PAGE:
By: Lisa Horn

Jesus went into the region of Caesarea Philippi and he asked his disciples, “Who do people say that the Son of Man is?” They replied, “Some say John the Baptist, others Elijah, still others Jeremiah or one of the prophets.” He said to them, “But who do you say that I am?” Simon Peter said in reply, “you are the Messiah, the Son of the living God.” Jesus blessed Peter for saying this, affirming that it was the Father who had revealed this to him. (Matthew 16:13-17)

The word messiah is one that we hear frequently but what does it actually mean?

In Judaism, the messiah is believed to be a future king of the world and a descendant of King David and King Solomon. It was and is believed that the messiah is chosen by God to lead his people and in doing so, save the Jews from their perpetual persecution. As Catholic Christians, we believe that Jesus is this messiah; this king who leads us, redeems us and saves us.

So, I don’t know about you, but when I think of today’s world leaders, kings or authority figures that appear in movies or series that I watch, or even the ones that I have learnt about in history, the kind of words that come to mind are; wealth, money, power, self-interest, fame, image, influence, greed, corruption.  Nobody could describe Jesus as any of the above-mentioned qualities.

Jesus was far from wealthy. He was born into poverty and died in poverty. Furthermore, he was humble. He was not absorbed by his own interests as so many leaders often are but was consumed by fulfilling the will of his Father and poured every inch of himself into serving us, his creatures, to do so. A lesser known title of Jesus’ is the divine servant, which tells us just how selfless he is. Even though He was and is almighty God, He never tried to portray such an image.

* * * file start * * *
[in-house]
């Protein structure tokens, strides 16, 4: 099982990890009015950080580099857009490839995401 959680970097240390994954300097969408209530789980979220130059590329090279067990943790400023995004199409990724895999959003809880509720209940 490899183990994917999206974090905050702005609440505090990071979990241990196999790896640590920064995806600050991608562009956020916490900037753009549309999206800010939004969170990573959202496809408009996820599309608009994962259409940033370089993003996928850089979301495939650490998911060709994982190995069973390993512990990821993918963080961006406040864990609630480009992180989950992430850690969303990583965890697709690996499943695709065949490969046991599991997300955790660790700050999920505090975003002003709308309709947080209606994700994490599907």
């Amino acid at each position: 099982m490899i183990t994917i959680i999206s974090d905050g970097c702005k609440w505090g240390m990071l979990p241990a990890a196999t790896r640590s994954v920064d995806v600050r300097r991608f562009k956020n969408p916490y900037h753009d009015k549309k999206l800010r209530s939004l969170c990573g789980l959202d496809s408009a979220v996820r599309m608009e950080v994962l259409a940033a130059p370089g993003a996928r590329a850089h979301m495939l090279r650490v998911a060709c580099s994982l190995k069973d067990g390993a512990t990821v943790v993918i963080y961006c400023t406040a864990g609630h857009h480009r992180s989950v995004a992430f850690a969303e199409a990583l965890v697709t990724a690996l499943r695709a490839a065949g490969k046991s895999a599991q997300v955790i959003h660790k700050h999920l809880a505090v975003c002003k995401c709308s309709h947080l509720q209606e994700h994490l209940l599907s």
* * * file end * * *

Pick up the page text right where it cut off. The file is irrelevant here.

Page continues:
Who, being in the form of God, did not count equality with God something to be grasped. But he emptied himself, taking the form of a slave, becoming as human beings are. Philippians 2:6-7

Instead he performed many acts that seem uncharacteristic of a king – he cared for the marginalised, he dined with tax collectors and let sinful women wash his feet and even touched lepers, just to name a few. Furthermore, Jesus is a healer. The miracles he performed were not attention seeking magic tricks, to increase his reputation or power but rather signs of the Father’s love for us and His desire to make us well. He never performed any miracle purely for himself, which is why he left the stones as stones when tempted by the devil to make them bread in the desert. He then performed the ultimate sign of sacrifice by dying for us, giving us his flesh to eat and blood to drink to sustain our souls and prepare us for eternity with Him. He is a king unlike any other, one that is slow to anger and abounding in mercy.

So, if Christ is a King then he must have a kingdom. In this world, there are actual kingdoms with kings and queens, and then there are the kingdoms of celebrities or of the popular kids at school. All the worldly kingdoms can be underpinned by the desire for fame, popularity, money or high social status. But by following Christ the King and his kingdom we are not promised any of these things. In fact, following Christ almost promises us persecution. So why on earth would we choose Christ’s kingdom then? Because we are promised things that are eternal and therefore far more valuable. Things such as grace, peace, love, happiness, eternal salvation and freedom. The kingdoms of this world will fall and end. Only Christ’s kingdom will last forever.